This paper is a preliminary attempt to use both the value added approach with double deflation and the expenditure approach to deflate China's nominal GDP over 15 years (2004-2018). The results show that China's real GDP growth during the period has significantly more fluctuations than the official statistics indicate. Additionally, inflation, as measured by the official implicit GDP deflator, is generally overestimated during boom years but underestimated during downturn years. In particular, it is shown that China's growth slowdown in recent years before the COVID19 pandemic may have been more severe than official figures suggest.
Purpose This research investigates when and how brands influence attribute importance weights. Most past studies modelling consumer decision processes treated the brand of a product as an attribute parallel to the price, color or size of a product, and as a result, those studies assigned an equal (i.e. non-contingent) importance weight across brands for each attribute. In contrast, this study introduces a brand-contingent attribute-weighting process, in which brand is a higher-order construct that influences attribute importance. Design/methodology/approach This study presents a multi-level choice model in which the importance weight of an attribute can vary across brands. This study then estimates the model using real purchase data and survey data from an airline industry. Findings This study finds that attribute importance weights are contingent upon two aspects of a brand - the perceived relative position of the brand and consumers' brand usage experiences. Specifically, when consumers perceive a brand to be inferior to its competitors in a given attribute, they generally place greater weight on that attribute for that brand. In contrast, when consumers perceive a brand to be superior to its competitors in a given attribute, only consumers with extensive brand usage experiences place greater weight on that attribute for that brand. Practical implications The findings provide managerial insights on brand positioning and segmentation strategies using consumers' brand usage experiences. Originality/Value This study advances the literature on consumer decision processes by modeling an attribute-weighting process that is contingent upon brands. The present study models this process based on consumer behavior theories and estimates the model using real market data.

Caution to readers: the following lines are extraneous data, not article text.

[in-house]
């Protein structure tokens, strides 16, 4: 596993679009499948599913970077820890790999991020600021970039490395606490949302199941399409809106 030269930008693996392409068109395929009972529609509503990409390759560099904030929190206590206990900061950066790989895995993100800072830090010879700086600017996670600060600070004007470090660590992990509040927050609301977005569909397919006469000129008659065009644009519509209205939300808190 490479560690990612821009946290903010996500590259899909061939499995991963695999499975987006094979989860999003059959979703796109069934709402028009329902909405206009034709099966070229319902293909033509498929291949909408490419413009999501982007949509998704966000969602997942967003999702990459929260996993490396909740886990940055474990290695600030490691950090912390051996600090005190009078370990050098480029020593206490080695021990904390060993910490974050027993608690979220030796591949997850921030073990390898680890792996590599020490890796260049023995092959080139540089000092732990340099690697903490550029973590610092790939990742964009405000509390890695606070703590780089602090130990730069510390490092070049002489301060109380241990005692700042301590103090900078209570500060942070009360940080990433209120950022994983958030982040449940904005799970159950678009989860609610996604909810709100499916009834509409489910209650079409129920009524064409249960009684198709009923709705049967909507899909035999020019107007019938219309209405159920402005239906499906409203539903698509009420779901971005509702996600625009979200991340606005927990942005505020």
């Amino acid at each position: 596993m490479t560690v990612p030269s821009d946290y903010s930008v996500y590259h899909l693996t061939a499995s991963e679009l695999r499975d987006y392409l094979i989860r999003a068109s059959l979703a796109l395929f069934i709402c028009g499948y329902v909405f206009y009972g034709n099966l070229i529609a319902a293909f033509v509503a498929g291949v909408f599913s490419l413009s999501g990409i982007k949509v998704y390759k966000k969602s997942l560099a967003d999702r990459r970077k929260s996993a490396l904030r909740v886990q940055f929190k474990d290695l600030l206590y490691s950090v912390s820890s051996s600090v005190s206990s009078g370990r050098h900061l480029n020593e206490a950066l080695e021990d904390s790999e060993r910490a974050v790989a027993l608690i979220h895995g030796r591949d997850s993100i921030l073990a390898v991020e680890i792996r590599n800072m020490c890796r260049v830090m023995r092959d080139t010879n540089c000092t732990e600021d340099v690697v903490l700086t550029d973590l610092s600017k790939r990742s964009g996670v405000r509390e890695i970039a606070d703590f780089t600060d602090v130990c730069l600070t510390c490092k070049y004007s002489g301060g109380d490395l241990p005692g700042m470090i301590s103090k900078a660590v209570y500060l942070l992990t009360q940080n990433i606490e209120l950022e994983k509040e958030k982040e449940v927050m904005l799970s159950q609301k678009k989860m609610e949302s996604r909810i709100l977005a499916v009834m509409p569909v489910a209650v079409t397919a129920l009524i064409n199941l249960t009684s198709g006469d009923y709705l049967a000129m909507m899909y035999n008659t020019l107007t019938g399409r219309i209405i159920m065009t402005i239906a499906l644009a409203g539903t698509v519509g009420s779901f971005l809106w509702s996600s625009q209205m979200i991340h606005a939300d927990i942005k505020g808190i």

From the author of Doing Business in Europe (SAGE, 2018), Gabriele Suder has teamed up with Sumati Varma based in India, and Terence Tsai from China to bring this comprehensive solution for Asian business teaching and learning. The book offers a highly productive mix of international business and marketing theory, and is packed with pedagogical tools to engage and develop understanding, including two full-length corporate case studies per chapter.
This is a unique volume covering the most relevant topics of Asia-focused business and management practice spanning from cross-cultural management to supply chain resilience to market entry and expansion strategy, and much more.
Specifically designed to meet the needs of Postgraduate, MBA and those taking part in Executive Education programmes, this exciting learning experience will prepare Asia's leaders of the future.
Crossroads of Family Businesses in China: Succession and Transformation studies the intergenerational succession in family-owned businesses, specifically in the Chinese mainland. With the succession of family businesses over time, transformation is required as it needs to correspond to the world's development to successfully sustain the company. There is a multitude of factors that play their roles accordingly to perform a prosperous accession.
Hence, this book highlights common issues such as the challenges for both succession and transformation of the company, the interest of the second generation, introducing the second generation to the business before fully passing on, family culture and morale, the distinction between wealth inheritance and business succession, the unorthodox tradition of mother-to-daughter succession and opening management to professionals. These topics are substantiated by case studies of Chinese family businesses, such as Neoglory Group, Midea, Red Collar, Fotile and even more. The book offers theories, practices and models for strategic transformations during succession.